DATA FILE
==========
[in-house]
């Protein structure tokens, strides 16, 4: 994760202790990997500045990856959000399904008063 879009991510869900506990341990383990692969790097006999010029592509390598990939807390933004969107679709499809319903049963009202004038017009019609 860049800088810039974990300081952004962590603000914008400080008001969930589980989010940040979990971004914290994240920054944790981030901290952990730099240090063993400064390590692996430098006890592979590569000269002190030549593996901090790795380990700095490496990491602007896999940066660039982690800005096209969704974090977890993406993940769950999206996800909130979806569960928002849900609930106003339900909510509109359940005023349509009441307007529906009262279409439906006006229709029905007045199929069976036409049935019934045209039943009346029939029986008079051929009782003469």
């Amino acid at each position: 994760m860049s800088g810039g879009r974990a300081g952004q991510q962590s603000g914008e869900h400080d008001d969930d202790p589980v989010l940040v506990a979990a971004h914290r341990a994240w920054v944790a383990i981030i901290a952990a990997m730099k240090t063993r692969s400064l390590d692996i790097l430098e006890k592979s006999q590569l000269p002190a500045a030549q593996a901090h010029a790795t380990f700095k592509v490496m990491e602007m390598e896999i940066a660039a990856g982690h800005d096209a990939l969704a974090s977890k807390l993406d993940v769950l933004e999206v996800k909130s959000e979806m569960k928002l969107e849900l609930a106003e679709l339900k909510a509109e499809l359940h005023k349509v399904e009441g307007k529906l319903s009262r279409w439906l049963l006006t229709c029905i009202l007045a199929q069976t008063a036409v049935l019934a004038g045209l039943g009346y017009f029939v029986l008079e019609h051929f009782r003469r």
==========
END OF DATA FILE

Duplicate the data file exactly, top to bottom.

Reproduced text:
[in-house]
């Protein structure tokens, strides 16, 4: 994760202790990997500045990856959000399904008063 879009991510869900506990341990383990692969790097006999010029592509390598990939807390933004969107679709499809319903049963009202004038017009019609 860049800088810039974990300081952004962590603000914008400080008001969930589980989010940040979990971004914290994240920054944790981030901290952990730099240090063993400064390590692996430098006890592979590569000269002190030549593996901090790795380990700095490496990491602007896999940066660039982690800005096209969704974090977890993406993940769950999206996800909130979806569960928002849900609930106003339900909510509109359940005023349509009441307007529906009262279409439906006006229709029905007045199929069976036409049935019934045209039943009346029939029986008079051929009782003469």
């Amino acid at each position: 994760m860049s800088g810039g879009r974990a300081g952004q991510q962590s603000g914008e869900h400080d008001d969930d202790p589980v989010l940040v506990a979990a971004h914290r341990a994240w920054v944790a383990i981030i901290a952990a990997m730099k240090t063993r692969s400064l390590d692996i790097l430098e006890k592979s006999q590569l000269p002190a500045a030549q593996a901090h010029a790795t380990f700095k592509v490496m990491e602007m390598e896999i940066a660039a990856g982690h800005d096209a990939l969704a974090s977890k807390l993406d993940v769950l933004e999206v996800k909130s959000e979806m569960k928002l969107e849900l609930a106003e679709l339900k909510a509109e499809l359940h005023k349509v399904e009441g307007k529906l319903s009262r279409w439906l049963l006006t229709c029905i009202l007045a199929q069976t008063a036409v049935l019934a004038g045209l039943g009346y017009f029939v029986l008079e019609h051929f009782r003469r």